Giant have overhauled their mid-travel frame to make it lighter and stiffer but Trance is still an appropriate name for this safe, smooth ride. The workmanlike component spec of the X2 suits its conﬁdent maximum mileage, minimum fuss character. It’s heavier than the frame would suggest, though, and we wish Giant had gone with a longer-travel fork up front to exploit its potential for a more playful ride feel.
Ride & handling: Smooth, trustworthy trail companion, not a bike that’ll talk you into trouble
The Trance has always been a competent and safe feeling bike rather than one that’ll grab riders and drag them along for the ride of their life, and the new version is no different. Weight is higher than expected given the light frame and most of that’s in the wheels, which dulls responsiveness slightly.
The bounce tendency of the Maestro suspension beneﬁts from use of the Fox shock’s ProPedal platform damping lever on long or high torque climbs. Traction, handling balance and braking feel are all composed and neutral.
The extra frame stiffness for 2011 and sticky compound front tyre means this bike is happy to get down and dirty if you’re determined to rip up the trail. The relatively short travel will swallow a surprising amount before it starts coughing up control, and previous Trances have always soaked up loads of impact and mileage punishment.
Frame: Stiff, light and obedient chassis loaded with state-of-the-art features
Frame stiffness has been increased in steering and pedalling terms with a tapered head tube and press-ﬁt bottom bracket joined together with a new tubeset. The Trance also gets a state-of-the-art, easy adjust, direct-mount rear brake, and Giant have lost a few grams of metal from the already light frame to make it competitive with a lot of carbon fibre chassis.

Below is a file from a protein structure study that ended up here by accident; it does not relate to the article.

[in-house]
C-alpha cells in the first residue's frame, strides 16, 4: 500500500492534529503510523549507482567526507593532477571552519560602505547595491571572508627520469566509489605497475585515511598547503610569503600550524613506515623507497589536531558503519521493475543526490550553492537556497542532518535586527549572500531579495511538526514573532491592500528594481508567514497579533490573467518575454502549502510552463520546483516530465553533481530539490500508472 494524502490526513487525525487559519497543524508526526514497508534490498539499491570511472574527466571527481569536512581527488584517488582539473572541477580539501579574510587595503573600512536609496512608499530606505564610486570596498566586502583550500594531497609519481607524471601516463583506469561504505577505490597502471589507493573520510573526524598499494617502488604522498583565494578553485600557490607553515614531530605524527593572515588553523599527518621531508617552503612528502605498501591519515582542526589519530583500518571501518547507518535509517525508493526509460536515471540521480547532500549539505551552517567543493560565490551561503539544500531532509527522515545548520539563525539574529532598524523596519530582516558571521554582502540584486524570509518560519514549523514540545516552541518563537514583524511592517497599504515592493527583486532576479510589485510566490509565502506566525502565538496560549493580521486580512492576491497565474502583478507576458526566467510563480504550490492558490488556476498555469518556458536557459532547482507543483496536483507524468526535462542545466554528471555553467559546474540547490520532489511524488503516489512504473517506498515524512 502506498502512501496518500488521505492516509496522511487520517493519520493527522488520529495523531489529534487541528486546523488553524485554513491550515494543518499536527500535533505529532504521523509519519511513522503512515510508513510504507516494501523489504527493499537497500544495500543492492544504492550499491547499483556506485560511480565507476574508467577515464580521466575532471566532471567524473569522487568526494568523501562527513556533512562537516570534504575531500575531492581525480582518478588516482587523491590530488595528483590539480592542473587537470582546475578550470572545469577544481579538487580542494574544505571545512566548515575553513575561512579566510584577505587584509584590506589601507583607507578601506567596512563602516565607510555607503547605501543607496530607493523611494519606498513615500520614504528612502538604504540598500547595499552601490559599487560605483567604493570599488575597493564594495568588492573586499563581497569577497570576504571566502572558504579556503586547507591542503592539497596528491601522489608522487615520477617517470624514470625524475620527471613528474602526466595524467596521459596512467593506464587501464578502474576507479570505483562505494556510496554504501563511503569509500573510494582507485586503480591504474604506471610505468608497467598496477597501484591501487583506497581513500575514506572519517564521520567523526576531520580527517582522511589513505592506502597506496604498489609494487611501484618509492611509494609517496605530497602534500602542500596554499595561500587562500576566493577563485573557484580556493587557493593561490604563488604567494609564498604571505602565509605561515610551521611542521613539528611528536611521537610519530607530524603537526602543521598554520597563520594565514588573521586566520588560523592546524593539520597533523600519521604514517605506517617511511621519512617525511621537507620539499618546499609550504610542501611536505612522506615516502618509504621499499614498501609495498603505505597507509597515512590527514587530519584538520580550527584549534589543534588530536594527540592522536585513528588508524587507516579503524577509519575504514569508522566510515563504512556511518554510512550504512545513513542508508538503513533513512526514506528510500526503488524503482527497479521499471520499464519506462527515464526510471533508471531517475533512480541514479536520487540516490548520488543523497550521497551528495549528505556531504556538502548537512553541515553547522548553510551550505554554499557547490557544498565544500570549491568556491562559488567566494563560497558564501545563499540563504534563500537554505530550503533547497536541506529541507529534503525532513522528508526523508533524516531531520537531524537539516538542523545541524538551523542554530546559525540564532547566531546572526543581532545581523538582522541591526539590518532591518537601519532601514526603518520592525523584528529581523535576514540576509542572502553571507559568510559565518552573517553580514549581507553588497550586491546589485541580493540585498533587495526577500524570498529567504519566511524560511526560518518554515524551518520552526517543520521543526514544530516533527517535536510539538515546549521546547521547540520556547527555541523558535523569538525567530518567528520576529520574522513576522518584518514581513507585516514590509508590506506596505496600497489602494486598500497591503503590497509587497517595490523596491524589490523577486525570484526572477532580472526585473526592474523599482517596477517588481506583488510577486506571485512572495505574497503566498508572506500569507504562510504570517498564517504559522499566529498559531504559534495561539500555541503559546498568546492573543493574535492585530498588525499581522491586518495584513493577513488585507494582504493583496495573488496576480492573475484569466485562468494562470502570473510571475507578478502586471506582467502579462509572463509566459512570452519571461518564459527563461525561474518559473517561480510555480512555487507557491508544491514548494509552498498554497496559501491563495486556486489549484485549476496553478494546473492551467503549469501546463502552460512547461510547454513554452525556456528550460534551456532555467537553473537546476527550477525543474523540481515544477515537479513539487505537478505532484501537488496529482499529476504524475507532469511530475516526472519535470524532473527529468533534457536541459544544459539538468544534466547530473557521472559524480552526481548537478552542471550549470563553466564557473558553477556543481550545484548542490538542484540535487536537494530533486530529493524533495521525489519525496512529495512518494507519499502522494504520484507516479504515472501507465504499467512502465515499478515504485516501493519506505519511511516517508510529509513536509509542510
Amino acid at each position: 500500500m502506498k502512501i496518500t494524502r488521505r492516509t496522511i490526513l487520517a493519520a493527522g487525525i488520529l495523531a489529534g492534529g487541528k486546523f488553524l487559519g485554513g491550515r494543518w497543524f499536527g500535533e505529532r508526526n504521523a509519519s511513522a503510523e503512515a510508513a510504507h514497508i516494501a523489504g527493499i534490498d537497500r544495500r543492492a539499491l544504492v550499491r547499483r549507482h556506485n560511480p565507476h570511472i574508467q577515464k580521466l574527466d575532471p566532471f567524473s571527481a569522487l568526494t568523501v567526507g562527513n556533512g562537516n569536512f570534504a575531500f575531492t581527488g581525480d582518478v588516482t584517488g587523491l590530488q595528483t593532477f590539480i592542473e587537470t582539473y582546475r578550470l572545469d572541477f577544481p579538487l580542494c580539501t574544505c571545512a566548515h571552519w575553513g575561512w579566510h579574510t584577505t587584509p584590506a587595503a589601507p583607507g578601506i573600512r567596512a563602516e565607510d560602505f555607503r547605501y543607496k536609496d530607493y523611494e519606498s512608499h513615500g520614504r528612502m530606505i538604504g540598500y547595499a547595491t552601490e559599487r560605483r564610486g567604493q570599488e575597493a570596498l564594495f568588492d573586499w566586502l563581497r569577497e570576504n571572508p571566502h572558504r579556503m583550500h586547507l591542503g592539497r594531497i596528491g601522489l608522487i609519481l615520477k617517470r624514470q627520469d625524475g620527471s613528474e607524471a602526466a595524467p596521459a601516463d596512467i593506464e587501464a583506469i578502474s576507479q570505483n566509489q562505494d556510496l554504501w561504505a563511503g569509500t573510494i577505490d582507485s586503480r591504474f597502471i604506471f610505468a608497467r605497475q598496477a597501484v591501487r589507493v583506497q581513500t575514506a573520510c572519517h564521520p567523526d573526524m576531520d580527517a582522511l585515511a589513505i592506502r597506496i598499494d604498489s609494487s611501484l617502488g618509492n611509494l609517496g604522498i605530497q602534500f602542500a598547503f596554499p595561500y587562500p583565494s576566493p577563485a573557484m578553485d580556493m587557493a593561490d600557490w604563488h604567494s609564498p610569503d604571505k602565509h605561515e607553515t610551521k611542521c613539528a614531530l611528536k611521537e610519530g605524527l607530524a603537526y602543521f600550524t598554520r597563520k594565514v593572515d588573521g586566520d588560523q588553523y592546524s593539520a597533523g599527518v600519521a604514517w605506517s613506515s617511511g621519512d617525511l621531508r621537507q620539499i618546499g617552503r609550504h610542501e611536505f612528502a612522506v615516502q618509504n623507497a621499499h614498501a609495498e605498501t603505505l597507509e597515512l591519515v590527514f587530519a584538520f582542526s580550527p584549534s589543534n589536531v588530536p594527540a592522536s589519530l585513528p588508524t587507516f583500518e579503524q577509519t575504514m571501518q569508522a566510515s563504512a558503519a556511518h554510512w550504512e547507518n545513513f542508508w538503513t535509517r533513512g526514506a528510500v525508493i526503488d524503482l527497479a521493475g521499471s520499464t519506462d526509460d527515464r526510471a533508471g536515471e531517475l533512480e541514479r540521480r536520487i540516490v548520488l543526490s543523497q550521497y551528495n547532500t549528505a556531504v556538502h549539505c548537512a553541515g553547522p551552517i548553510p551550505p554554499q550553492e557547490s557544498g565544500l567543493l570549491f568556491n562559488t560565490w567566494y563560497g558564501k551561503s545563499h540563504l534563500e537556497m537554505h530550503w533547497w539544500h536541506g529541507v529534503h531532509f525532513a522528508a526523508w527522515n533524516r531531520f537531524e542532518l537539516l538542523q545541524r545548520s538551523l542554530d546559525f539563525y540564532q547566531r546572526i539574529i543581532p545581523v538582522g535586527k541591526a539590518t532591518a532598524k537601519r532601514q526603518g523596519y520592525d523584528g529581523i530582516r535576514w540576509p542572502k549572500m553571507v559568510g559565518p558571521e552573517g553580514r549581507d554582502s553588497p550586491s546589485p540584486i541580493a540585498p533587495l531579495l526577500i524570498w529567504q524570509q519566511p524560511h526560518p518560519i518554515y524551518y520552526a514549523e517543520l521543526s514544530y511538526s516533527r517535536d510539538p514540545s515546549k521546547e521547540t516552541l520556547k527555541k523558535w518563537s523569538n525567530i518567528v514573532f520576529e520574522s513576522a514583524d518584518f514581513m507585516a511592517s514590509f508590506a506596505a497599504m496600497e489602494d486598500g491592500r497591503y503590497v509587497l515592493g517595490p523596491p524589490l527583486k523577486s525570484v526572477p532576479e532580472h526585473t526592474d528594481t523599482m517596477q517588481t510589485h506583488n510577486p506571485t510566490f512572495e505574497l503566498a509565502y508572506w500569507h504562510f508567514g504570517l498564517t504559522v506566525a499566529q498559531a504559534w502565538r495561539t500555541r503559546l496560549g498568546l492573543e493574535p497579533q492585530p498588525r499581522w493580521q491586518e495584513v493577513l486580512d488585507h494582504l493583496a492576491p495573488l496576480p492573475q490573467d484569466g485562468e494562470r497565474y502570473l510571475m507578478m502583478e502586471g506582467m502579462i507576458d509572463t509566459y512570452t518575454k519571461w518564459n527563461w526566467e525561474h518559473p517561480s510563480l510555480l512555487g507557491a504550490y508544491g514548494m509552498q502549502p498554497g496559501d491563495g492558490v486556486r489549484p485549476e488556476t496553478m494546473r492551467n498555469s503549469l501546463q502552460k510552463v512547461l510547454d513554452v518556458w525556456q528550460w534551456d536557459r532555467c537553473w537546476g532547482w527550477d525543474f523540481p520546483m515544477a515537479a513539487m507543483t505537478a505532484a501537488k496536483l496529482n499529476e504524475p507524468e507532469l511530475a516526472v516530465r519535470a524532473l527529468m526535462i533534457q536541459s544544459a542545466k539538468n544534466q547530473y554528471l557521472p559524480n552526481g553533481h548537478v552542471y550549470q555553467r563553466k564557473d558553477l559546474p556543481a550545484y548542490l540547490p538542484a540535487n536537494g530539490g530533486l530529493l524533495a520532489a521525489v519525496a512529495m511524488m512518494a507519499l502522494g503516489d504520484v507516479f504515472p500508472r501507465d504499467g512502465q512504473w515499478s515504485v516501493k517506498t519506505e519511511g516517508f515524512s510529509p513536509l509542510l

Despite hinting that we could expect something lower and longer prior to the refresh, Giant have done nothing different to the geometry of the previous Trance X, apart from adding 5mm to the fork travel to slacken things half a degree. There’s still a gap between the compact-feeling medium and the gate-like large frame, with Giant still not creating an intermediate M/L size despite its popularity since it was introduced to their road bike range.
Equipment: Decent, if weighty, parts pick but we’d prefer a longer fork
Giant have sweated what bits they’ve changed, with their designers telling us how long it took them and Fox to tease another 5mm of travel out of the F120 fork platform without sacriﬁcing too much stiffness. Having ridden and loved Trances with 140mm forks, we wish they’d just gone longer or at least travel-adjustable.
They’ve also stuck with the slower rolling but tenacious Stick-E compound Kenda Nevegal front tyre which, along with the harder DTC compound rear, comes in a 2.1in width which is vulnerable to more belligerent geology. Wheels are adequate own-brand offerings.
The mainly Shimano SLX transmission trades very little in function terms to the XT spec of the £3,000 X1 model, and it’s more durable in aesthetic terms. Giant’s own-brand cockpit gear has been well rated in our standalone component tests recently.